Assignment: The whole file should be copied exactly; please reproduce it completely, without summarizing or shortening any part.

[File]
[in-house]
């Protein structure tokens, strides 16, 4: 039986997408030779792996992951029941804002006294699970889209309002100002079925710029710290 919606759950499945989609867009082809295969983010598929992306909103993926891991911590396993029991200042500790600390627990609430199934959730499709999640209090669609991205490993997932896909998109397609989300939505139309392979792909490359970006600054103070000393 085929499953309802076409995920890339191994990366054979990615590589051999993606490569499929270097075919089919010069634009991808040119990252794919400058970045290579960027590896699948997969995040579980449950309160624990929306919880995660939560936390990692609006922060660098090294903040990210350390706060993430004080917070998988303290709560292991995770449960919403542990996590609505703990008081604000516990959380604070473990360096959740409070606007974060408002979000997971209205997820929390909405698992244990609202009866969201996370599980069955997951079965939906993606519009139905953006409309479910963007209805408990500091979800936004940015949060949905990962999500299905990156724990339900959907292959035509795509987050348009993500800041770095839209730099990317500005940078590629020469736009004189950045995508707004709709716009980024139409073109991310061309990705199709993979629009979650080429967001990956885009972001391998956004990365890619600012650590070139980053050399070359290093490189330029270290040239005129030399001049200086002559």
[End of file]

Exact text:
[in-house]
């Protein structure tokens, strides 16, 4: 039986997408030779792996992951029941804002006294699970889209309002100002079925710029710290 919606759950499945989609867009082809295969983010598929992306909103993926891991911590396993029991200042500790600390627990609430199934959730499709999640209090669609991205490993997932896909998109397609989300939505139309392979792909490359970006600054103070000393 085929499953309802076409995920890339191994990366054979990615590589051999993606490569499929270097075919089919010069634009991808040119990252794919400058970045290579960027590896699948997969995040579980449950309160624990929306919880995660939560936390990692609006922060660098090294903040990210350390706060993430004080917070998988303290709560292991995770449960919403542990996590609505703990008081604000516990959380604070473990360096959740409070606007974060408002979000997971209205997820929390909405698992244990609202009866969201996370599980069955997951079965939906993606519009139905953006409309479910963007209805408990500091979800936004940015949060949905990962999500299905990156724990339900959907292959035509795509987050348009993500800041770095839209730099990317500005940078590629020469736009004189950045995508707004709709716009980024139409073109991310061309990705199709993979629009979650080429967001990956885009972001391998956004990365890619600012650590070139980053050399070359290093490189330029270290040239005129030399001049200086002559």